With the one-year deadline for implementing new Basel banking rules looming, Canada's model for implementing so-called nonviability contingent capital is attracting widespread interest from global regulators.

Canada's banking regulator, the Office of the Superintendent of Financial Institutions, in mid-August issued its final advisory on how it expects banks here to satisfy new capital rules by the Basel Committee on Banking Supervision. The rules require all banks to be able to absorb losses in the event of a failure, using a cushion of capital mandated by regulators.

The regulator has taken a high-profile role in coming up with ways to practically implement the Basel rules. The OSFI has also been regarded as influential because Canada's banking system emerged from the financial crisis without the need for taxpayer bailouts. "Canada is showing us the leadership," said Benjamin Katz, managing director at HSBC Securities USA Inc. in New York.

Part of the mechanism for dealing with a banking failure is a requirement to eventually convert all of its debt into nonviability contingent capital. NVCC is debt or preferred shares that converts to equity when a bank's capital ratios or other metrics hit certain trigger points.

Basel, which sets international bank capital rules that take effect Jan. 1, 2013, permits Group of 20 countries to require either a contractual or statutory approach to NVCC procedures.

Canada has adopted the contractual approach. In other words, terms and conditions of when NVCC converts to equity are included in a contractual agreement between an issuer of debt and investors.

The statutory approach allows a regulator to impose NVCC conversion. But it is subject to peer review by other jurisdictions, meaning there are more hoops to jump through, analysts said.

Gilbert Menard, the OSFI's senior director, capital division, confirmed that the regulator has spoken with other jurisdictions about its advisory, but declined to comment further. "There are still a number of jurisdictions that aren't sure if they are going to do a contractual or statutory approach, and some of them have been waiting to see what others do," Menard said.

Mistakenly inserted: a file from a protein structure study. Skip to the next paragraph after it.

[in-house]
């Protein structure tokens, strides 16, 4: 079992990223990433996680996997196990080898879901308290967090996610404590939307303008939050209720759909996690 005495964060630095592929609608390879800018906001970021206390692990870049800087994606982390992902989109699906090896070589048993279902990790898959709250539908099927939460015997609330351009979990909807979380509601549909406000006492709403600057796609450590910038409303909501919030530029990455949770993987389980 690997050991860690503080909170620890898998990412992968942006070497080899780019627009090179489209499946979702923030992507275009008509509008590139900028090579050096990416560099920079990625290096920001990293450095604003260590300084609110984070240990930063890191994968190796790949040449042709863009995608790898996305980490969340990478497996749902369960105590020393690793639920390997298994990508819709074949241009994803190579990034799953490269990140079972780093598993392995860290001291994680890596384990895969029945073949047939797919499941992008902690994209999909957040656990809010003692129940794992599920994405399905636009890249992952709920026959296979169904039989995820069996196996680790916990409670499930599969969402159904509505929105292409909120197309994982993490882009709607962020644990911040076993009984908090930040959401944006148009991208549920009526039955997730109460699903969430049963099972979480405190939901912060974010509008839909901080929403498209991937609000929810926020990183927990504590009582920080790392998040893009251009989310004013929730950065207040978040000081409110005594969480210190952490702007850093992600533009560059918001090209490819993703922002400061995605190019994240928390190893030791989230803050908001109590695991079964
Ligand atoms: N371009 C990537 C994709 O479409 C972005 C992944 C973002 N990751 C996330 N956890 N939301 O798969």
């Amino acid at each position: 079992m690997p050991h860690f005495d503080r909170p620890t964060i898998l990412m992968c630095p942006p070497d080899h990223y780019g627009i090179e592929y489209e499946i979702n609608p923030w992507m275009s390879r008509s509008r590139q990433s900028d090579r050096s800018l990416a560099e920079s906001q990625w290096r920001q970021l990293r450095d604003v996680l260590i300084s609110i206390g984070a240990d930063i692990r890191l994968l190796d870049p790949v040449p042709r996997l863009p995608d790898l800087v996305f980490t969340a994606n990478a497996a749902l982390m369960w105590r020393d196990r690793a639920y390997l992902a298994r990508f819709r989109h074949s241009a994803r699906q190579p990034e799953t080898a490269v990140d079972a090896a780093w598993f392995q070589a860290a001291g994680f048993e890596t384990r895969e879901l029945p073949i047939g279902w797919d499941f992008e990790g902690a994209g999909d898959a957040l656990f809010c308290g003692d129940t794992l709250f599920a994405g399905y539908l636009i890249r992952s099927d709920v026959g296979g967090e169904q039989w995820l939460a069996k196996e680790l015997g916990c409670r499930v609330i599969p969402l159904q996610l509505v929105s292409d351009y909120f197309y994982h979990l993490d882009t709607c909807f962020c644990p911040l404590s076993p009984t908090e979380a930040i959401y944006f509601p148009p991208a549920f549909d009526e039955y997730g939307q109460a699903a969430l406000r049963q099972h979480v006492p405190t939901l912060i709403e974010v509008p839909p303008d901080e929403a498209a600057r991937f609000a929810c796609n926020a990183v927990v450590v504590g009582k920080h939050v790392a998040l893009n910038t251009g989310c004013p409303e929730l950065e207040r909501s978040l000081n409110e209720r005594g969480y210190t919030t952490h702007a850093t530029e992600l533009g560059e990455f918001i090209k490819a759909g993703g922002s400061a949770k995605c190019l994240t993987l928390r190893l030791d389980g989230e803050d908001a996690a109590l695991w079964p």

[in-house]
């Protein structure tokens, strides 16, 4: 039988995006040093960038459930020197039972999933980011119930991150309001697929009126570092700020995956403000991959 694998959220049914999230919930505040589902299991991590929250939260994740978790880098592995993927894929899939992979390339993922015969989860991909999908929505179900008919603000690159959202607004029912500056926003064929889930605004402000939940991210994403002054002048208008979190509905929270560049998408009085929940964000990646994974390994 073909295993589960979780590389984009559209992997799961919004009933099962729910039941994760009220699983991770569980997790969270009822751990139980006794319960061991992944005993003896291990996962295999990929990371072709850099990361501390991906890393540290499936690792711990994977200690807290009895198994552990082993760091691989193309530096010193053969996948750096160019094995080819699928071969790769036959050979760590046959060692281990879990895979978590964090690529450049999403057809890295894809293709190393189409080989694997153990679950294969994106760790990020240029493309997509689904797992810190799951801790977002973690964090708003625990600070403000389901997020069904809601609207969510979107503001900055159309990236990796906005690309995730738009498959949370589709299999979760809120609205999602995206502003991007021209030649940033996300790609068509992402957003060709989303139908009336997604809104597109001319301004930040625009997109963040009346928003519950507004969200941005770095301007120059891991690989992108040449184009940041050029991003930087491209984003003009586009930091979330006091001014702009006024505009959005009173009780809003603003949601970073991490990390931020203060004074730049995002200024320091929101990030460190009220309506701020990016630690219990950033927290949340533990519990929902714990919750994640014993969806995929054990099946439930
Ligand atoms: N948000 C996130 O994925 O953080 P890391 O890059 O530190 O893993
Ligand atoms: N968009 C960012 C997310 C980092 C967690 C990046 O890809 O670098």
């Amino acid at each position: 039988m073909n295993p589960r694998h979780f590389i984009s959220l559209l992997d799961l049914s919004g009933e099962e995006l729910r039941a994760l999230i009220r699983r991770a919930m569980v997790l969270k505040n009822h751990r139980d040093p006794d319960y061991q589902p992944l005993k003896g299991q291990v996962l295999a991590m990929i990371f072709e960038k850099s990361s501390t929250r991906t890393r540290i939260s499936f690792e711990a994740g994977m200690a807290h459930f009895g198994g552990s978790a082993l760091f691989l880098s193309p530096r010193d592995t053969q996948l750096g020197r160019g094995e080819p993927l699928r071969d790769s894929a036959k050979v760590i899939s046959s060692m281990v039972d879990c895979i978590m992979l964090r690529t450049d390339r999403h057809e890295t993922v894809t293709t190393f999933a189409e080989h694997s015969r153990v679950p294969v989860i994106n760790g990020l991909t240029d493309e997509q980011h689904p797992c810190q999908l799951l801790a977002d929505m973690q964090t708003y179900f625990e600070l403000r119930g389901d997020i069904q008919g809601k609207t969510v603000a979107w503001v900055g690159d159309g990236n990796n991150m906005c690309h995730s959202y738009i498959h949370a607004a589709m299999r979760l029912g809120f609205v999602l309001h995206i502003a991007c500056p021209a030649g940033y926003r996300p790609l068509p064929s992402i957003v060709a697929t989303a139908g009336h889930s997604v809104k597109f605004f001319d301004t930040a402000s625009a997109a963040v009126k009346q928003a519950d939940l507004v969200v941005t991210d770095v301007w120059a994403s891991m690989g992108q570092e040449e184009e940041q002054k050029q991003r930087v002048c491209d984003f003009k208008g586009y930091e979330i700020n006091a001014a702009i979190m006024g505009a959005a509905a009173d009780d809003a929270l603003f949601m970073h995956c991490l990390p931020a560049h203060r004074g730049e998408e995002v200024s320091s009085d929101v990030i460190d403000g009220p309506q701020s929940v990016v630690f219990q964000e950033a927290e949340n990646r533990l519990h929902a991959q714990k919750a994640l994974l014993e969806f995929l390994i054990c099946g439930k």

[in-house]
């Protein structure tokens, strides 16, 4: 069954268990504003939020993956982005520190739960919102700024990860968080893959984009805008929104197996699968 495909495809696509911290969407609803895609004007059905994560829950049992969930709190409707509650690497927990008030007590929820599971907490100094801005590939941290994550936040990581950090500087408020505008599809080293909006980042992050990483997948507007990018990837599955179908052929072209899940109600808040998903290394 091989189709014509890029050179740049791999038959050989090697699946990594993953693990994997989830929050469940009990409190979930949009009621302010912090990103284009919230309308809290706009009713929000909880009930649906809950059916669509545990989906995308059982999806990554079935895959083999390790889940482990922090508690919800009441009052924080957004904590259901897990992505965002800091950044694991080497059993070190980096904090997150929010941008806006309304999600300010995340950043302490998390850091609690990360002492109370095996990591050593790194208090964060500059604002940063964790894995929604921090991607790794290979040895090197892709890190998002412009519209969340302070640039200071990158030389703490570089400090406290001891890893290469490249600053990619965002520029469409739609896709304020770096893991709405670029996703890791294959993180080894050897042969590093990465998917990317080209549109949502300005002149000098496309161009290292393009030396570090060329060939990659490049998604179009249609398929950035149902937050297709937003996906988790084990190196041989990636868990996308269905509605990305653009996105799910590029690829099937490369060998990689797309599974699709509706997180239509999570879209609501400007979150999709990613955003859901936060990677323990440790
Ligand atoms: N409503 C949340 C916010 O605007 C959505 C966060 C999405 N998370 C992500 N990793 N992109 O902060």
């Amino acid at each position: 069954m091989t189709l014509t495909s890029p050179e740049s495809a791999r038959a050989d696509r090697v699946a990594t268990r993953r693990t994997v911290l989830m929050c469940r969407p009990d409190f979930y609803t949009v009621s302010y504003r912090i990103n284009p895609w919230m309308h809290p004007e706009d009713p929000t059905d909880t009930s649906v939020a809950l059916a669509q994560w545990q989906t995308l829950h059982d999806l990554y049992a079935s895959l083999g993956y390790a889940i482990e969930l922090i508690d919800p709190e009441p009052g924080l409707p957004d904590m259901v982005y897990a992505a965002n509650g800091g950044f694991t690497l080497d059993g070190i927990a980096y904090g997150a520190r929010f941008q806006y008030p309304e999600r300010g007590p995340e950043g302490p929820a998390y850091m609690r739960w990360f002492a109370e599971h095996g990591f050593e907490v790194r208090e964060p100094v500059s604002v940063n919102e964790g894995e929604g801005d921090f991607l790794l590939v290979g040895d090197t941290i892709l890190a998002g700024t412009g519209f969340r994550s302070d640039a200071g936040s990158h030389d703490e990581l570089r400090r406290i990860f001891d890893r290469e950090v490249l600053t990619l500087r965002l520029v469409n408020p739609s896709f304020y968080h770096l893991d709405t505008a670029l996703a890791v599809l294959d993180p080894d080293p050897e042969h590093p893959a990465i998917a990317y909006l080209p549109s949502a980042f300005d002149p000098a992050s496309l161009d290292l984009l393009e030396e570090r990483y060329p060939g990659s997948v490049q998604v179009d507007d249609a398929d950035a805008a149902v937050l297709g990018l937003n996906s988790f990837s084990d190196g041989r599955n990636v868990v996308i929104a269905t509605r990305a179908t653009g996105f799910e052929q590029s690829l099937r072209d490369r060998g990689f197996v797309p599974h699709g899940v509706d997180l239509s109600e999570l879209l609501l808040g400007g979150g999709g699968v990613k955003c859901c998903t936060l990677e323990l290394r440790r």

The Bank of England is looking to replicate the Canadian model, people familiar with the matter said. Though it has not yet announced its official position, the U.K. in two speeches by senior central bank officials tipped its hand that it favors the contractual approach, provided that the triggers can be worked out. The Bank of England declined to comment.

China, Spain, the Netherlands and Switzerland are also looking at Canada, people familiar with the matter said.

No G-20 country has yet announced its intention to go down the statutory route. However, the U.S. could well buck the Canadian model. Under the Dodd-Frank Act, the U.S. has the power to take control of failing financial firms and wind them down through an orderly resolution process. The U.S. Federal Reserve is expected to issue soon its proposed rule on enhanced prudential standards that would apply to large bank holding companies and systemically important nonbank financial firms.

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